Non Technical Summary
Beneficial microbes are known to associate with plants as endophytes, symbionts or just closely located next to the plant in the rhizosphere. These relationships provide favorable effects on plant growth and health under stressed environment conditions and protection against pathogens. Many of these microbes are genetically intractable and difficult to study. Nitrogen fixation by actinorhizal and leguminous plants is an important part of the nitrogen budget of the planet. Actinorhizal plants provide an excellent mechanism to restore disrupted environmental sites. A major hindrance in the application of these association is the lack of genetic tools for the beneficial microbes associated with plants. The purpose of this study is the development of gene editing tools that will allow the genetic analysis of plant-associated microbes and their interactions with their host plants. The establishment of gene editing technology is a major step in manipulating these important beneficial plant-associated microbes and provide a greater understanding of the plant-microbe interactions including a variety of agricultural crops.
Animal Health Component
Research Effort Categories
Goals / Objectives
A wide variety of microbes are associated with plants as endophytes, symbionts or just closed connected to the plant. Many of these microbes have beneficial effects on plant growth and health but have proved to be genetically intractable and difficult to study. The overall goal of this project is to establish gene editing approaches in bacteria that are genetically intractable. The bacterium, Frankia, is an example of one of these plant beneficial symbionts that is considered genetically intractable. It forms a nitrogen-fixing association with woody plants (termed actinorhizal plants) and ensures successful growth and survival of the plant in stressed environments. Nitrogen fixation by actinorhizal plants is an important part of the nitrogen budget of the planet. The plants are involved in land reclamation, reforestation, soil stabilization, landscaping, fuel, and as a food source for ruminant animals. The symbiotic association greatly accelerates growth of the host plant and indirectly does the same for neighboring plants. The goals of this project are: (1) Establishing the use of CRISPR-Cas9 for gene editing in Frankia and (2) Initiate protocol learned in Objective 1 to other genetically intractable actinobacteria. The project addresses the expansion of gene editing technologies for use in agriculturally-important microorganisms that are associated with plants and/or animals. The establishment of gene editing technology is a major step in manipulating these important beneficial plant-associated microbes that have been considered genetically intractable and understudied. These tools are necessary to provide a greater understanding of the plant-microbe interactions and may be extended to other microbes for a variety of crops. The discovery of gene editing approaches with these genetically difficult microbes could also have broader implications and beneficial effects in biotechnology technologies for use in agriculturally-important microorganisms that are associated with plants.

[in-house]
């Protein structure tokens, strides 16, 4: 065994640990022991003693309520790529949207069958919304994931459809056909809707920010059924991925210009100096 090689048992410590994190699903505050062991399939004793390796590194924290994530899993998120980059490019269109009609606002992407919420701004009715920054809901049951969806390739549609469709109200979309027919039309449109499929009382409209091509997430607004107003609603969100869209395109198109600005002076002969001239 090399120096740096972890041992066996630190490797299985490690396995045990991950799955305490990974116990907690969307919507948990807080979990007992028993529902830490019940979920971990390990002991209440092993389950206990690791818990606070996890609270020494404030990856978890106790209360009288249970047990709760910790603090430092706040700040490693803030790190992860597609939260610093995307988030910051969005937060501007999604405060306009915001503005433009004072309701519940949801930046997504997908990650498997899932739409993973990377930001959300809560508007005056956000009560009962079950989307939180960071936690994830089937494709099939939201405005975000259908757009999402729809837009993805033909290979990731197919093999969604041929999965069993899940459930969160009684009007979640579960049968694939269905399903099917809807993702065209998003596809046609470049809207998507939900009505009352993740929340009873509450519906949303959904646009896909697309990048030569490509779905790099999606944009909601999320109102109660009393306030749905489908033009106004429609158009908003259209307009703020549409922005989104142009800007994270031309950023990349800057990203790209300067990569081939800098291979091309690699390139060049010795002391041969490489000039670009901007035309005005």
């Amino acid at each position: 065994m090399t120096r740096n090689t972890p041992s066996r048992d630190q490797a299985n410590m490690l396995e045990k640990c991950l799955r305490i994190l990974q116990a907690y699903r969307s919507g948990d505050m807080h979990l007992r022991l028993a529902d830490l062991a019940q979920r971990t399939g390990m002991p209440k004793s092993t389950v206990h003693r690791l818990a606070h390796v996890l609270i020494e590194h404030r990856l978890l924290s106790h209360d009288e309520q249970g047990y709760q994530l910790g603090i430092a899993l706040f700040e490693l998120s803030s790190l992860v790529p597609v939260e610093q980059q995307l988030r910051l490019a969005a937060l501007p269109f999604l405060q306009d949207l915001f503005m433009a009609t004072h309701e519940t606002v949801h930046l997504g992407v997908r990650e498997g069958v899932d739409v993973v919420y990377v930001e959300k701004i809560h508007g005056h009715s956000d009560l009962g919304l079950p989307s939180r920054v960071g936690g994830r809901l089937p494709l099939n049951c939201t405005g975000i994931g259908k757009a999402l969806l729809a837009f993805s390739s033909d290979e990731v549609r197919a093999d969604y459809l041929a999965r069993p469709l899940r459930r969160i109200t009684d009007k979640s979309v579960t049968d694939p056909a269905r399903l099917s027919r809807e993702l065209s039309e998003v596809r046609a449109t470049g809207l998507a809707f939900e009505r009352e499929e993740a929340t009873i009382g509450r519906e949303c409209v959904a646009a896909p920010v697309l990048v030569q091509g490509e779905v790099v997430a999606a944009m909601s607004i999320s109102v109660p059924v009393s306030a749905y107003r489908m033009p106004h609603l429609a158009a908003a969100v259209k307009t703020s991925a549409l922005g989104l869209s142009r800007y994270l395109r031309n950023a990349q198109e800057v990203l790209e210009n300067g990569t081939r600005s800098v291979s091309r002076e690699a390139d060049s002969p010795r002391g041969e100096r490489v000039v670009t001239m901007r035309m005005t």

Building off our recent successfully efforts developing stable gene transfer protocols for a genetically intractable plant-associated actinobacteria, Frankia, we will focus on establishing gene editing or CRISPR-Cas9 in the genetically intractable Frankia as our first plant-associated microbe and this tool will be extended to other genetically intractable plant-associated actinobacteria.Objective 1. Establishing the use of CRISPR-Cas9 for gene editing in Frankia.Several modified CRISPR-Cas9 plasmids having different antibiotic resistance genes have been constructed. A synthesized Frankia 16S promoter was cloned in front of the Cas9 gene to allow expression of Cas9 gene in Frankia. The constructs have been successfully introduced and stability maintained in Frankia. The plasmid inside Frankia expresses Cas9 gene so we are at a good starting point to generate mutants by this gene editing approach. Potential genes involved in plant-microbe interactions or growth under harsh environmental conditions will serve as potential targets for the gene-editing experiments. To target a specific gene and generate a large deletion (starting with a 200-300 bp deletion), two editing templates are required for both ends of the targeted genes (1 Kbp each in length). Once generated, the mutants will be confirmed by molecular approaches and the physiological properties including plant infectivity will be determined.Objective 2. Initiate protocol learned in Objective 1 to other genetically intractable actinobacteriaWe will use lessons learned in Objective 1 to guide our efforts to utilize gene editing technology with other plant-associated actinobacteria. For these studies, we have initially chosen three different actinobacteria, Micromonospora strain L5, Nocardia casuarinae BMG51109, and Nocardia sp. strain BMG111209. Genome databases are available for all three actinobacteria. We have shown that the Nocardia strains are beneficial to plant health. Other plant-associated actinobacteria will also be included in these studies to expand the range of this gene editing tool. Several actinobacteria have been isolated from other plants and their genomes have been sequenced to provide background information for this gene editing tool.